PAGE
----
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6 Breathing Exercises to Relax in 10 Minutes or Less

Abdominal Breathing Technique

How it’s done: With one hand on the chest and the other on the belly, take a deep breath in through the nose, ensuring the diaphragm inflates with enough air to create a stretch in the lungs. The goal: 6 to 10 deep, slow breaths per minute for 10 minutes each day to experience immediate reductions to heart rate and blood pressure.

When it works best: Before an exam, or any stressful event.

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6 Breathing Exercises to Relax in 10 Minutes or Less

6 Breathing Exercises to Relax in 10 Minutes or Less

http://healthland.time.com/2012/10/08/6-breathing-exercises-to-relax-in-10-minutes-or-less/

healthland.time.com

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Key Ideas

Sama Vritti or “Equal Breathing”

How it’s done:  Inhale for a count of 4, then exhale for a count of 4, all through the nose, which adds a natural resistance to the breath. Once you manage it, you can go up to a count of 6.

It calm the nervous system, increase focus and reduce stress.

When it works best: Anytime, anyplace — but this is one technique that’s especially effective before bed.

Abdominal Breathing Technique

How it’s done: With one hand on the chest and the other on the belly, take a deep breath in through the nose, ensuring the diaphragm inflates with enough air to create a stretch in the lungs. The goal: 6 to 10 deep, slow breaths per minute for 10 minutes each day to experience immediate reductions to heart rate and blood pressure.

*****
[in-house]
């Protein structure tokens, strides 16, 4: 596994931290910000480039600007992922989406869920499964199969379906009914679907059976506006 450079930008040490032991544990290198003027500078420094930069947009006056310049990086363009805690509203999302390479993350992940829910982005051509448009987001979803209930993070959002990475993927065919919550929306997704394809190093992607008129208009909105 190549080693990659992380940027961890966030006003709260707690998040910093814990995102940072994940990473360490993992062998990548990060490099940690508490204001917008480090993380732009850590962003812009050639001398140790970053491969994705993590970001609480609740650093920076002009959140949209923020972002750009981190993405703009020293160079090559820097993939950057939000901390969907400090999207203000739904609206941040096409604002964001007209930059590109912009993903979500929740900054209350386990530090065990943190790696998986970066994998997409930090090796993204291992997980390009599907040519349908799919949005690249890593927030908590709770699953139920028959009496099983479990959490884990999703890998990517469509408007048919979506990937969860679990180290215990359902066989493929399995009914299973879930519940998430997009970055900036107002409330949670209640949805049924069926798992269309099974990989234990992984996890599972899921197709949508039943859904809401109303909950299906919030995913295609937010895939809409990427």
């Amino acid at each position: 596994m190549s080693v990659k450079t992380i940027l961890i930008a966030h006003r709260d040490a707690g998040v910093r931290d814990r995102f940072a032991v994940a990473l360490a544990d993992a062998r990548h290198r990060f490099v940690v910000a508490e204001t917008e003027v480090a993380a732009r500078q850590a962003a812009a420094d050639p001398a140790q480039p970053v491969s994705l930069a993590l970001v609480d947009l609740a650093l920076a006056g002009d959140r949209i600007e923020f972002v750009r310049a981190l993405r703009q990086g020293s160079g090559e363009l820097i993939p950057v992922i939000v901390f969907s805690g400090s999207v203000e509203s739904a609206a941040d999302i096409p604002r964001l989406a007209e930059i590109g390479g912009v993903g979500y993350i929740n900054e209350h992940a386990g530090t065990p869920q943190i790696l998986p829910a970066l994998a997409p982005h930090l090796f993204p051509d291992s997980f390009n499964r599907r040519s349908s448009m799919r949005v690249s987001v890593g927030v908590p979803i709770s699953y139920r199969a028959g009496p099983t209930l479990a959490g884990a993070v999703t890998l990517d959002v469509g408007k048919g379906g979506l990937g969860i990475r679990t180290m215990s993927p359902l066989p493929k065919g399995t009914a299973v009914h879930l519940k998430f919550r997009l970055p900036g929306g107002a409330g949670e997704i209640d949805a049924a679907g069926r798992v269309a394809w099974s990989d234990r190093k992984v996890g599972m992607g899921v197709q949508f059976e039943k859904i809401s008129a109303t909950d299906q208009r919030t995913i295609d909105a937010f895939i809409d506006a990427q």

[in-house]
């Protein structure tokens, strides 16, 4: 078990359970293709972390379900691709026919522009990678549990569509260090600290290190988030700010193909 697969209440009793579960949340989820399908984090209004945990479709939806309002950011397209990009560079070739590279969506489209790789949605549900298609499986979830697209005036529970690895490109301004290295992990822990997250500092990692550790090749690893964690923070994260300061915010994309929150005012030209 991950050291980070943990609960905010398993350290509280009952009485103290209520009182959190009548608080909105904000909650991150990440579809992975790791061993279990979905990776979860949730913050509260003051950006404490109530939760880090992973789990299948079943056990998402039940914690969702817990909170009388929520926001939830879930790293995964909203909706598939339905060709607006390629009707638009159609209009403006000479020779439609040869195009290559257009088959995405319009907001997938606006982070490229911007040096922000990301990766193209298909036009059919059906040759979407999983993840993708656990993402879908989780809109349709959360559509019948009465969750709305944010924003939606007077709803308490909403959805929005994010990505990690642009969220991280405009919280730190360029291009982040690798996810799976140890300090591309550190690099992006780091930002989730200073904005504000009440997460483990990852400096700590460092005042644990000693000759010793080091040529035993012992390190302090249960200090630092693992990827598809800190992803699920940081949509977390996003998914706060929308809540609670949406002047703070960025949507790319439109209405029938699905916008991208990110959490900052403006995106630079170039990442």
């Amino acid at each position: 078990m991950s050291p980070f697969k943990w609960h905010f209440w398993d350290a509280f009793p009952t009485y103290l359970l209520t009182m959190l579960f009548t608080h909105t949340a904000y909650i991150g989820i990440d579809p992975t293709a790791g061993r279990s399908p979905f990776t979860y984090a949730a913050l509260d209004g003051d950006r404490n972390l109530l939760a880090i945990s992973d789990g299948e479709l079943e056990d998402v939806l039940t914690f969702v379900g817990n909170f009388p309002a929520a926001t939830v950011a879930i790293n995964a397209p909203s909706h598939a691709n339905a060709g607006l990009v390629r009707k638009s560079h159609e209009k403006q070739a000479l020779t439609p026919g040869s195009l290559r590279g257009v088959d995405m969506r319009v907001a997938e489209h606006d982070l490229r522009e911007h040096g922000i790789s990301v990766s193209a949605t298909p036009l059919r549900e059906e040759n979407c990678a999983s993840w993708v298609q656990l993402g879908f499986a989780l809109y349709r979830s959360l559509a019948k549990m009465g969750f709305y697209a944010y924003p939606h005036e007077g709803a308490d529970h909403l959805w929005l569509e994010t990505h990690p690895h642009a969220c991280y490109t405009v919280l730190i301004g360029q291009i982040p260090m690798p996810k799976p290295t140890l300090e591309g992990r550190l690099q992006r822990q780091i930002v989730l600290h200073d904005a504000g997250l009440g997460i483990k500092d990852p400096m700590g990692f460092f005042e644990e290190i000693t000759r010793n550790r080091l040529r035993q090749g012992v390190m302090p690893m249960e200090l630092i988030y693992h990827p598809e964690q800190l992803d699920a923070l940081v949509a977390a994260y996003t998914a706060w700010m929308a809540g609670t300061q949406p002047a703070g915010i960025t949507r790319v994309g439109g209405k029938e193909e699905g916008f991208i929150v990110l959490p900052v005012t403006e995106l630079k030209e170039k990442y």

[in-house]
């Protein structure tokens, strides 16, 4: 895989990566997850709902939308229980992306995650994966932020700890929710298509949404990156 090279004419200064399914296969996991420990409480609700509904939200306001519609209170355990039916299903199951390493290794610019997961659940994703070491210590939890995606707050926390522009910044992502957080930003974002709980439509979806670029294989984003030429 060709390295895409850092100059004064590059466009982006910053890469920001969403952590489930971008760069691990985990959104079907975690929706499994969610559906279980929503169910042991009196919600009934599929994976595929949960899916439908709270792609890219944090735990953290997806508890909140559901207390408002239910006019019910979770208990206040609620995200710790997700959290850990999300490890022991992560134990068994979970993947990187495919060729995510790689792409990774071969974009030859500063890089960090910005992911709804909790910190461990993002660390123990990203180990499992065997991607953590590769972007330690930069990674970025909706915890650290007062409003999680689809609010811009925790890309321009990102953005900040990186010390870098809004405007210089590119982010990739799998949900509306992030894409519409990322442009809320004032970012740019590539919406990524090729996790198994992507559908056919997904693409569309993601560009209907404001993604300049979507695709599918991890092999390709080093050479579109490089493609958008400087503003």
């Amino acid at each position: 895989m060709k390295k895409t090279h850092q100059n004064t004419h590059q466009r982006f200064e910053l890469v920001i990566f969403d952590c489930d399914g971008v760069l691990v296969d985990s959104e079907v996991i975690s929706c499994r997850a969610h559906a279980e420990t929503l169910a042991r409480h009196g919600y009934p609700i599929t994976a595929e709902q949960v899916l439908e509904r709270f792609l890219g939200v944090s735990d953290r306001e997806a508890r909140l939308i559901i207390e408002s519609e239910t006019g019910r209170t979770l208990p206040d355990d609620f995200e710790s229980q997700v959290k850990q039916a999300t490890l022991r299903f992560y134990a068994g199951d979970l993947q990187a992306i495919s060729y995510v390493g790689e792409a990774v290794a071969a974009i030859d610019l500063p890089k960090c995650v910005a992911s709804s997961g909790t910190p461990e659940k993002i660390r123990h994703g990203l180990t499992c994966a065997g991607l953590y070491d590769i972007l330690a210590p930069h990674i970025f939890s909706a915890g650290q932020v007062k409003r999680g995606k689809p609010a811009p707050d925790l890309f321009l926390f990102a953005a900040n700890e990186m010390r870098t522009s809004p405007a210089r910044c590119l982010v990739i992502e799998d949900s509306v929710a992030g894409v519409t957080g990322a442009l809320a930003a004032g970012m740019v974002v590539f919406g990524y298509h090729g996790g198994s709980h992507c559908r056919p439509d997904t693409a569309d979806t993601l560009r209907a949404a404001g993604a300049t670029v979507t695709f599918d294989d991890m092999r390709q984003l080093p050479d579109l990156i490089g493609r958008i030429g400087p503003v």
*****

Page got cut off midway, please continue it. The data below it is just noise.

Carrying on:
When it works best: Before an exam, or any stressful event.

Nadi Shodhana or “Alternate Nostril Breathing”

How it’s done: Starting in a comfortable meditative pose, hold the right thumb over the right nostril and inhale deeply through the left nostril. At the peak of inhalation, close off the left nostril with the ring finger, then exhale through the right nostril. Continue the pattern, inhaling through the right nostril, closing it off with the right thumb and exhaling through the left nostril.

When it works best: Crunch time, or whenever it’s time to focus or energize.

Kapalabhati or “Skull Shining Breath”

How it’s done: This one begins with a long, slow inhale, followed by a quick, powerful exhale generated from the lower belly. Once comfortable with the contraction, up the pace to one inhale-exhale (all through the nose) every 1 to 2 seconds, for a total of 10 breaths.

When it works best: When it’s time to wake up, warm up or start looking on the brighter side of things

Progressive Relaxation

How it’s done: To nix tension from head to toe, close the eyes and focus on tensing and relaxing each muscle group for 2 to 3 seconds each. Start with the feet and toes, then move up to the knees, thighs, rear, chest, arms, hands, neck, jaw and eyes — all while maintaining deep, slow breaths.

Dizziness is never the goal. If holding the breath ever feels uncomfortable, tone it down to just a few seconds at most.

Guided Visualization

How it’s done: Head straight for that “happy place,” no questions asked. With a coach, therapist or helpful recording as your guide, breathe deeply while focusing on pleasant, positive images to replace any negative thoughts.

When it works best: Pretty much anyplace you can safely close your eyes and let go (e.g. not at the wheel of a car).